Start Submission

Reading: Analyzing the Users’ Satisfaction Levels and Perceptions of the Dubai Water Canal for Future...


A- A+
Alt. Display

Technical Articles

Analyzing the Users’ Satisfaction Levels and Perceptions of the Dubai Water Canal for Future Waterfront Development in UAE


Chuloh Jung,

Department of Architecture, Ajman University, Ajman, AE
X close

Jihad Awad ,

Department of Architecture, Ajman University, Ajman, AE
X close

Nahla Al Qassimi

Department of Architecture, Ajman University, Ajman, AE
X close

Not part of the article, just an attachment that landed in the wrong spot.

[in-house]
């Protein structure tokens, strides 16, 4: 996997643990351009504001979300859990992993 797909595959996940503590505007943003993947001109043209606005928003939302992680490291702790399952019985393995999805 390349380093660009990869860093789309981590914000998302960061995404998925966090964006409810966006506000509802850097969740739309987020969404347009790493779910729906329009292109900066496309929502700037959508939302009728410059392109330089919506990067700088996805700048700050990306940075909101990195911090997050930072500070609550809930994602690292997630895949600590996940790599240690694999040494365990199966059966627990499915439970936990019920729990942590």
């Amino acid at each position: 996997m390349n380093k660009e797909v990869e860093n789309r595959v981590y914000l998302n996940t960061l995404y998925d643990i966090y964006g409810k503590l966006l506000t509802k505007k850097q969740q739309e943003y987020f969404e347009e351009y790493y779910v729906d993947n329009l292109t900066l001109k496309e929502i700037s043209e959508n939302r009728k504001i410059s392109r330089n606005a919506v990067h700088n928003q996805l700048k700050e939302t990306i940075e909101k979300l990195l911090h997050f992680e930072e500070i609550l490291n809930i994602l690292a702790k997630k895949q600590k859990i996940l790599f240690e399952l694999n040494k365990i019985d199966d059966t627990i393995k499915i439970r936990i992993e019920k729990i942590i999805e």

Dubai was developed from Khor Dubai and the city always focuses on the development of waterfront as a public space. The urban waterfront in Dubai is a highly visible public space for recreational activities but also as an urban landscape for placemaking, environmental pollution reduction, and transportation. The objective of this study is to explore the direction of future development of the Dubai Water Canal. By analyzing the characteristics and behavioural patterns of canal users using a post-occupancy evaluation survey, the study presents the management plan necessary to improve the facility. As a methodology, Post-Occupancy Evaluation (POE) with two-step cluster analysis was used with SPSS Statistics version 20.0. Dubai Water Canal users were classified into friend-based, family-based, and individual-based clusters to investigate the differences in satisfaction levels and perception between clusters. The survey included questions on accessibility, convenience of use, facility management status, safety, and landscape management. The result had shown that family-only parking, convenient pedestrian walkway, signage/distance marker, and pocket parks as green buffer zones are needed to increase the level of satisfaction. Factors to enhance users’ satisfaction comprised 1) efficient road system for light exercise, 2) efficient information signage, 3) convenient pedestrian roads with nighttime lighting system, 4) strict separation of pedestrians and cyclists, and 5) nature-friendly landscape and landscape improvement. This study intended to extract elements for future design and management of urban open space projects, similar to the Dubai Water Canal.